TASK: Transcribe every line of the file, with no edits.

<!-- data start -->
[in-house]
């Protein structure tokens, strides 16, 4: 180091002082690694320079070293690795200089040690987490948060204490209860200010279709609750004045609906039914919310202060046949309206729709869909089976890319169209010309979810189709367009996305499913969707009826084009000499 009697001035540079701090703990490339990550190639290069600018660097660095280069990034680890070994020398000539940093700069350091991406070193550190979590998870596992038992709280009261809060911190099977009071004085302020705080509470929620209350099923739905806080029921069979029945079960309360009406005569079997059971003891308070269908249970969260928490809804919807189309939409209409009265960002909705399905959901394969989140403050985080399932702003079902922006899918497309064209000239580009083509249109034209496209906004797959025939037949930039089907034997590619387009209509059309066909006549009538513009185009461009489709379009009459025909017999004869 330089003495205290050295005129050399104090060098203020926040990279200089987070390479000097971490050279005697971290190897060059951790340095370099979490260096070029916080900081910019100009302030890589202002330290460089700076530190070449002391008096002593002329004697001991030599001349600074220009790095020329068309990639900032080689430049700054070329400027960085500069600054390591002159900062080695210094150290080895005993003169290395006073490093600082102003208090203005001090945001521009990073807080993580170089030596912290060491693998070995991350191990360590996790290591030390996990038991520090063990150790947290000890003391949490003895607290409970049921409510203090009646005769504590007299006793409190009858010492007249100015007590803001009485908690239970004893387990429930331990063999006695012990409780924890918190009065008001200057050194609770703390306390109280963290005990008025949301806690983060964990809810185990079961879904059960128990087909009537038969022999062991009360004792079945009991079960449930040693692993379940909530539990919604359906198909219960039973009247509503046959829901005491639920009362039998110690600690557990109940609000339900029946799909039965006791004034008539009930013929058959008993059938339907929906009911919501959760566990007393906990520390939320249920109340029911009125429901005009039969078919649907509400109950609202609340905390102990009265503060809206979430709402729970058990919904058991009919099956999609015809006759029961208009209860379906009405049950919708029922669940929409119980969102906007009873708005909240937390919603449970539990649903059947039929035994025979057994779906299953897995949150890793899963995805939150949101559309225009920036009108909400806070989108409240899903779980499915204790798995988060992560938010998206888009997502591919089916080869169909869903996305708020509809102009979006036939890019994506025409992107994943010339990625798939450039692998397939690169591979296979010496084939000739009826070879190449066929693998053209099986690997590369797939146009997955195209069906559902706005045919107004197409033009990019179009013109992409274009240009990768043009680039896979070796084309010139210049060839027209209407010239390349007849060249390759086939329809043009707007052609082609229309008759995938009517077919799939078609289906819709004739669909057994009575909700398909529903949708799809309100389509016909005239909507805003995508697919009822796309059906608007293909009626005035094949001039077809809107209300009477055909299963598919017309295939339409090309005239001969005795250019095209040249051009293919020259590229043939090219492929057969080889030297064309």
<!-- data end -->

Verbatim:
[in-house]
């Protein structure tokens, strides 16, 4: 180091002082690694320079070293690795200089040690987490948060204490209860200010279709609750004045609906039914919310202060046949309206729709869909089976890319169209010309979810189709367009996305499913969707009826084009000499 009697001035540079701090703990490339990550190639290069600018660097660095280069990034680890070994020398000539940093700069350091991406070193550190979590998870596992038992709280009261809060911190099977009071004085302020705080509470929620209350099923739905806080029921069979029945079960309360009406005569079997059971003891308070269908249970969260928490809804919807189309939409209409009265960002909705399905959901394969989140403050985080399932702003079902922006899918497309064209000239580009083509249109034209496209906004797959025939037949930039089907034997590619387009209509059309066909006549009538513009185009461009489709379009009459025909017999004869 330089003495205290050295005129050399104090060098203020926040990279200089987070390479000097971490050279005697971290190897060059951790340095370099979490260096070029916080900081910019100009302030890589202002330290460089700076530190070449002391008096002593002329004697001991030599001349600074220009790095020329068309990639900032080689430049700054070329400027960085500069600054390591002159900062080695210094150290080895005993003169290395006073490093600082102003208090203005001090945001521009990073807080993580170089030596912290060491693998070995991350191990360590996790290591030390996990038991520090063990150790947290000890003391949490003895607290409970049921409510203090009646005769504590007299006793409190009858010492007249100015007590803001009485908690239970004893387990429930331990063999006695012990409780924890918190009065008001200057050194609770703390306390109280963290005990008025949301806690983060964990809810185990079961879904059960128990087909009537038969022999062991009360004792079945009991079960449930040693692993379940909530539990919604359906198909219960039973009247509503046959829901005491639920009362039998110690600690557990109940609000339900029946799909039965006791004034008539009930013929058959008993059938339907929906009911919501959760566990007393906990520390939320249920109340029911009125429901005009039969078919649907509400109950609202609340905390102990009265503060809206979430709402729970058990919904058991009919099956999609015809006759029961208009209860379906009405049950919708029922669940929409119980969102906007009873708005909240937390919603449970539990649903059947039929035994025979057994779906299953897995949150890793899963995805939150949101559309225009920036009108909400806070989108409240899903779980499915204790798995988060992560938010998206888009997502591919089916080869169909869903996305708020509809102009979006036939890019994506025409992107994943010339990625798939450039692998397939690169591979296979010496084939000739009826070879190449066929693998053209099986690997590369797939146009997955195209069906559902706005045919107004197409033009990019179009013109992409274009240009990768043009680039896979070796084309010139210049060839027209209407010239390349007849060249390759086939329809043009707007052609082609229309008759995938009517077919799939078609289906819709004739669909057994009575909700398909529903949708799809309100389509016909005239909507805003995508697919009822796309059906608007293909009626005035094949001039077809809107209300009477055909299963598919017309295939339409090309005239001969005795250019095209040249051009293919020259590229043939090219492929057969080889030297064309």